This editorial refers to ‘Characteristics and clinical assessment of unexplained sudden cardiac arrest in the real-world setting: focus on idiopathic ventricular fibrillation’†, by V. Waldmann et al., on page 1981. In the absence of structural heart disease, an apparently unexplained cardiac arrest includes an eclectic compilation of latent causes, including long QT syndrome, Brugada syndrome, early repolarization syndrome, and several structural causes. After comprehensive assessment, about half of patients with unexplained cardiac arrest will have a specific aetiology identified, with the remaining indeterminate cases labelled ‘idiopathic ventricular fibrillation’ (IVF).1 In this issue of the journal, Waldmann et al. report the medical evaluation and outcomes among a Parisian cohort of 717 cardiac arrest survivors, focusing on those patients who remained undiagnosed after diagnostic testing.2 Among patients labeled IVF (49 patients), only 16% received a comprehensive assessment, defined as cardiac magnetic resonance (CMR), ergonovine challenge, and pharmacological testing. Although most patients underwent CMR (82%), genetic testing was performed in less than one-fifth and exercise testing in less than one-tenth of individuals. Importantly, family screening occurred in less than a quarter of patients. The authors’ findings highlight the importance of a comprehensive systematic evaluation of cardiac arrest survivors, and gaps in the current delivery of guideline-directed unexplained cardiac arrest assessment. Current guidelines in unexplained cardiac arrest evaluation The current guidelines provide direction but do not fully specify the necessary scope of investigations in a unexplained cardiac arrest survivor, and the Parisian experience reflects a systematic underinvestigation of unexplained cardiac arrest, probably due to both unfamiliarity and the breadth of diagnoses encountered in these patients.3–5 Although a comprehensive evaluation of first-degree relatives can be useful (Class IIa recommendation), no explicit recommendations are made for unexplained cardiac arrest survivors.3–5 Provocative drug challenges with sodium channel blockers (i.e. ajmaline) may be criticized for their poor specificity,6 and the sensitivity of the ergonovine test for coronary vasospasm is controversial.7 Thus, such investigations should only be performed in the appropriate clinical context at experienced multidisciplinary clinics, and in close collaboration with relevant partner experts from imaging, adult and paediatric electrophysiology, and medical genetics. A prospective, comprehensive assessment for structural and electrical diseases should be undertaken (Figure 1), with imaging, provocative tests, genetic testing, and family screening performed in parallel (i.e. diagnosed patients may still benefit from additional genetic testing and family screening). Waldmann et al. present rates of medical investigations ranging from 4% (signal-averaged ECG) to 82% (CMR).2 In the absence of a prospective, comprehensive evaluation of these individuals, we cannot know the true denominator among those labelled ‘idiopathic.’ How many patients could have received a diagnosis despite the apparently ‘unexplained’ cardiac arrest? Figure 1 View largeDownload slide Comprehensive evaluation of unexplained cardiac arrest. *Acetylcholine is used as an alternative agent to provoke coronary spasm. **Discretionary tests. ***Additional rare causes include malignant mitral valve prolapse, other infiltrative cardiomyopathies such as amyloidosis, and familial conduction system disease. MRI, magnetic resonance imaging; CT, computed tomography; PET, positron emission tomography; ARVC, arrhythmogenic right ventricular cardiomyopathy; HCM, hypertrophic cardiomyopathy; DCM, dilated cardiomyopathy including inherited cardiomyopathies; CPVT, catecholaminergic polymorphic ventricular tachycardia; ERS, early repolarization syndrome; SCIVF, short coupled idiopathic ventricular fibrillation. Figure 1 View largeDownload slide Comprehensive evaluation of unexplained cardiac arrest. *Acetylcholine is used as an alternative agent to provoke coronary spasm. **Discretionary tests. ***Additional rare causes include malignant mitral valve prolapse, other infiltrative cardiomyopathies such as amyloidosis, and familial conduction system disease. MRI, magnetic resonance imaging; CT, computed tomography; PET, positron emission tomography; ARVC, arrhythmogenic right ventricular cardiomyopathy; HCM, hypertrophic cardiomyopathy; DCM, dilated cardiomyopathy including inherited cardiomyopathies; CPVT, catecholaminergic polymorphic ventricular tachycardia; ERS, early repolarization syndrome; SCIVF, short coupled idiopathic ventricular fibrillation. Comprehensive evaluation after unexplained cardiac arrest A comprehensive evaluation has several key potential benefits. It can provide a diagnosis (and often ‘peace of mind’), manage or prevent recurrence, and facilitate family screening. Waldmann et al. should be commended for presenting their local data. With approximately one in eight patients receiving a complete evaluation, their findings highlight significant opportunity (and necessity) for improvement in translating evidence into the current healthcare delivery system. Advanced imaging and drug challenges to unmask latent channelopathies requires systematic broad testing to evaluate for a myriad of latent causes. In the Cardiac Arrest Survivors with Preserved Ejection Fraction Registry (CASPER), a complete evaluation unmasked the cause of an apparently unexplained cardiac arrest in half of the cases, with each investigation providing incremental diagnostic yield.1 For example, in 174 patients with unexplained cardiac arrest receiving systematic exercise testing, epinephrine, and sodium channel blocker challenges, testing was frequently positive for long QT syndrome (18%), catecholaminergic polymorphic ventricular tachycardia (7%), and Brugada pattern (7%).8,9 Non-invasive testing was performed infrequently in the Parisian cohort (4% signal-averaged ECG, 8% exercise testing), despite the guidelines supporting their use.3–5 Electrophysiological studies were performed occasionally in the Parisian cohort (25%) and may be relevant in provoking bundle branch reentry,10 a novel occult cause of cardiac arrest being systematically investigated in the prospective EPS-ARREST study (NCT03079414). Advanced imaging is an important tool in the structural evaluation of patients with unexplained cardiac arrest after conventional testing is negative, with one-third of patients in the Parisian cohort receiving a diagnosis after CMR (and >80% of ‘IVF’ patients received CMR).2 These findings are consistent with the published experience for CMR, with 19% of patients receiving a diagnosis after CMR.11 Genetic testing was only performed in 18% of Parisian patients, despite studies showing that genetic testing can provide a diagnosis in 13–60% of patients after clinical evaluation.12 Among patients with unexplained cardiac arrest receiving genetic testing in CASPER, pathogenic variants were identified in 17% of patients along with frequent variants of unknown significance (18%).13 The emerging role of whole-exome sequencing may provide greater opportunities to identify genetic contributors in patients with a phenotype–genotype mismatch.14 Importance of family screening The importance of family screening after unexplained cardiac arrest cannot be overstated. Although arriving at a diagnosis in the affected individual is important, there are further benefits of family screening, including identifying relatives at risk, and to determine heritability and prevention planning. Among patients with sudden unexplained death syndrome (SUDS), expert consensus recommends that first-degree relatives, particularly obligate carriers and symptomatic relatives, should be prioritized for evaluation.3 In CASPER, family screening identified cardiac abnormalities in 30% of first-degree relatives.15 Genetic testing was performed in a quarter of family members, and disease-causing mutations were found in 20%.16 Waldmann et al. reported family screening in only 25% of patients.2 How many relatives would have benefited from comprehensive family screening? Arrhythmic outcomes Importantly, comprehensive evaluation and diagnosis may also allow for improved risk stratification and follow-up among patients with unexplained cardiac arrest. For example, a patient with early repolarization or Brugada syndrome should be informed that isoproterenol and quinidine are the treatment of choice for recurrent arrhythmia, with incorporation of these recommendations in their health record and ‘shock plan’. Waldmann et al. reported recurrent ventricular arrhythmias in 21.7% of patients over a median follow-up of 48.7 months (5.7% annual incidence rate).2 Patients with unexplained cardiac arrest in CASPER had a cumulative event rate (ICD shock or antitachycardia pacing) of 23% after 3.15 years follow-up.11 Patients receiving a diagnosis after comprehensive evaluation may be re-classified into a higher or lower risk group, and followed accordingly. Conversely, patients with no identifiable aetiology may have suffered a ‘one-and-done’ cardiac arrest, with a lower risk of recurrence. Further data are required in these uncommon diseases to better understand the natural history and merits of interventions based on diagnostic findings. Adoption of evidence into practice With a growing body of evidence supporting a comprehensive evaluation, it is necessary to develop the systems of care required to support these patients and facilitate the rapid adoption of evidence (and guidelines) into practice. What is the role of the physician experts at dedicated academic centres? The 2013 Consensus Statement on Inherited Arrhythmia Syndromes placed a Class I recommendation for the evaluation of patients and first-degree relatives with diagnosed or suspected inherited conditions to take place at a dedicated clinic (i.e. Inherited Arrhythmia Clinic).3 Clinical evaluation should be performed by a physician specialist in collaboration with genetic counsellors and allied health professionals. These recommendations recognize the emerging body of evidence and the role of the multidisciplinary clinics in incorporating this evidence into practice. With genetic testing becoming increasingly informative and expansive, involvement of genetic counsellors and/or medical geneticists is critical in the interpretation of both suspected and unexpected genetic results (i.e. variants of unknown significance). It is likely that the findings presented by Waldmann et al. are not limited to the Parisian health system, but reflect a systemic under-utilization of comprehensive evaluation and multidisciplinary inherited arrhythmia clinics. Role of patient advocacy In the face of gaps within our health system, it is common for patients and/or affected family members to draw attention to issues and gaps in care. In a qualitative survey of patient needs, patients seen at inherited arrhythmia clinics across Canada reported concerns including questions about their disease, access to specialists, and the lack of psychological support (unpublished data). Given the varying familiarity with inherited arrhythmia syndromes across our health system, patients and family members should be encouraged to seek answers from their physicians in the event of an unexplained cardiac arrest or sudden cardiac death. In Canada, the Hearts In Rhythm Organization (HiRO, www.heartsinrhythm.ca) represents a combined physician–patient partnership to standardize care for patients and family members affected by inherited arrhythmia syndromes. By creating shared protocols and resources between inherited arrhythmia clinics, HiRO strives to ensure access to deliberately cultivated expert care. Conclusion Significant challenges remain in ensuring that cardiac arrest survivors undergo a systematic evaluation. This will lead to informed prevention and management of recurrence, family screening, and the peace of mind that follows resolved uncertainty. Waldmann et al. highlight the many gaps in care, beginning with the scattered and incomplete evaluation of patients, to the limited genetic testing and family screening. Cardiac arrest survivors should undergo a comprehensive series of investigations, ranging from provocative drug challenges to genetic testing (Figure 1). By identifying a diagnosis in previously unexplained cardiac arrest, we can potentially modify arrhythmia recurrence, identify at-risk family members, and provide support for survivors and families. Conflict of interest: A.D.K. receives support from the Heart and Stroke Foundation of Canada, the Sauder Family, the Heart and Stroke Foundation Chair in Cardiology, and the Paul Brunes Chair in Heart Rhythm Disorders. C.C.C. has no relevant conflicts to disclose. References 1 Krahn AD , Healey JS , Chauhan V , Birnie DH , Simpson CS , Champagne J , Gardner M , Sanatani S , Exner DV , Klein GJ , Yee R , Skanes AC , Gula LJ , Gollob MH. 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This article is published and distributed under the terms of the Oxford University Press, Standard Journals Publication Model (https://academic.oup.com/journals/pages/about_us/legal/notices)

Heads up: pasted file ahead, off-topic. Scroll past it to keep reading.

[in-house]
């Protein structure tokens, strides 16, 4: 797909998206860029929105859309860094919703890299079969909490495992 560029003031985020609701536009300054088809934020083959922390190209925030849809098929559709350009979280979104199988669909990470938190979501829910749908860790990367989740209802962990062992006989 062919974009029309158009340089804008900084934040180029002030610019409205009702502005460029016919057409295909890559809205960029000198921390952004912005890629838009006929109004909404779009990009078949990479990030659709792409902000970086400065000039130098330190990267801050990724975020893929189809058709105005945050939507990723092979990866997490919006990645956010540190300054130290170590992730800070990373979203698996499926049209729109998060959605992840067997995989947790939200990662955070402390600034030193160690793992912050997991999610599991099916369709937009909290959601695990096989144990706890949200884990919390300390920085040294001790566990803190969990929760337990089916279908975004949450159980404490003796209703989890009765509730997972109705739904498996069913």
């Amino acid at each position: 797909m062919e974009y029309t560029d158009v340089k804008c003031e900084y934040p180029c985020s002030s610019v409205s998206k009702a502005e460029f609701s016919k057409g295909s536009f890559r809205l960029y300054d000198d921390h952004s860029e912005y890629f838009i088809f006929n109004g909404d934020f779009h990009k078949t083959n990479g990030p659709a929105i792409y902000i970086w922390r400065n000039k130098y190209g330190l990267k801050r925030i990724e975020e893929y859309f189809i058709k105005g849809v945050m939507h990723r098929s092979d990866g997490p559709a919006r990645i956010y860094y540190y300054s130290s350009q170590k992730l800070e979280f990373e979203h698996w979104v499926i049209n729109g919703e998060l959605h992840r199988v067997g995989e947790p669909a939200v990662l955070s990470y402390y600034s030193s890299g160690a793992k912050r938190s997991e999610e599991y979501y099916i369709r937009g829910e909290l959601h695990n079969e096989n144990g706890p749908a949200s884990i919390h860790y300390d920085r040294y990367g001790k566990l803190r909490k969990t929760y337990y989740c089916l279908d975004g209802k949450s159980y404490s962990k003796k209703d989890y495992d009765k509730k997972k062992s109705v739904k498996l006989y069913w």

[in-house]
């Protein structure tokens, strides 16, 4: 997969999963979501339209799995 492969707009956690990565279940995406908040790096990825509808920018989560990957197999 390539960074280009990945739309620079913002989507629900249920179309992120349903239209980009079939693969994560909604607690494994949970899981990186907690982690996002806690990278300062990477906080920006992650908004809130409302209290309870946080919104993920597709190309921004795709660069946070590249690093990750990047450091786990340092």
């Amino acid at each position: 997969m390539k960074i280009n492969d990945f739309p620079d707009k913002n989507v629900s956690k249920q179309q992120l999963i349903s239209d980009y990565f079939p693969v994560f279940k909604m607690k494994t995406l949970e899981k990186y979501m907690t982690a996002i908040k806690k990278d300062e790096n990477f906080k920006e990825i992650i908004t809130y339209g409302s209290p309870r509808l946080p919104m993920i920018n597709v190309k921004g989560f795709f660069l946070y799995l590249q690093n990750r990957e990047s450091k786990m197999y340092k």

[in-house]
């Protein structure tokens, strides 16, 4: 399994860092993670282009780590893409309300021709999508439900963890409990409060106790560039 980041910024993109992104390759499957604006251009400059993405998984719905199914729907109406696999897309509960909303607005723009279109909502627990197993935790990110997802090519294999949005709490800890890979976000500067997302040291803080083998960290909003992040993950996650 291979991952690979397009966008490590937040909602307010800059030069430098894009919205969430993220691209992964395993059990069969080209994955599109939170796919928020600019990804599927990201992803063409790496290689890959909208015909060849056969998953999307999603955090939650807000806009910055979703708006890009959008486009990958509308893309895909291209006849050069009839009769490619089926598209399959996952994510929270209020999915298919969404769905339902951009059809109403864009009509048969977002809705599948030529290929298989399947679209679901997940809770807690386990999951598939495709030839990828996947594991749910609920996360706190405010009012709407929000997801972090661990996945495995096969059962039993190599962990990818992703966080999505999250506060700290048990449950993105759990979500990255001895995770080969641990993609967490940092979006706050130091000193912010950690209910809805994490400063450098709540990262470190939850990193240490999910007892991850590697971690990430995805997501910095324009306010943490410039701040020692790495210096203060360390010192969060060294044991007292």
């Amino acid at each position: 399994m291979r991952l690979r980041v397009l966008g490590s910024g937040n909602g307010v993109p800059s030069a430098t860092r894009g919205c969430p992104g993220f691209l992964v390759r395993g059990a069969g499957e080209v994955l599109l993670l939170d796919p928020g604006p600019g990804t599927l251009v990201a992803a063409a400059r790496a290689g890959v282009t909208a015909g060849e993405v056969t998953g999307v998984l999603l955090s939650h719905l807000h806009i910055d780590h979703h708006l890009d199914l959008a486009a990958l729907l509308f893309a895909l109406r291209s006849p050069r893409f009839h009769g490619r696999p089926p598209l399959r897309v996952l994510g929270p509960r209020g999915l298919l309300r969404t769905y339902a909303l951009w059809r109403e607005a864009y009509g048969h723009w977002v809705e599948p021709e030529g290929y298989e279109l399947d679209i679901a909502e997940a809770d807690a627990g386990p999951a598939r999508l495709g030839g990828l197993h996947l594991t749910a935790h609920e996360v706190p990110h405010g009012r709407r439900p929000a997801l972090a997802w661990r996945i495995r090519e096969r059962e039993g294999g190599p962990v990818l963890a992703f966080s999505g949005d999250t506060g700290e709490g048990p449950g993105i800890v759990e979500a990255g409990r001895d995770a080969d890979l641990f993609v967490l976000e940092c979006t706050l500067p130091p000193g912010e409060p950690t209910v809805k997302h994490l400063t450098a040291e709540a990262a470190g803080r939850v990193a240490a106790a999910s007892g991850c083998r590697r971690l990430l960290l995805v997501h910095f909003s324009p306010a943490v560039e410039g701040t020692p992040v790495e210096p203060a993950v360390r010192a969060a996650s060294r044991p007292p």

European Heart Journal – Oxford University Press
Published: Mar 23, 2018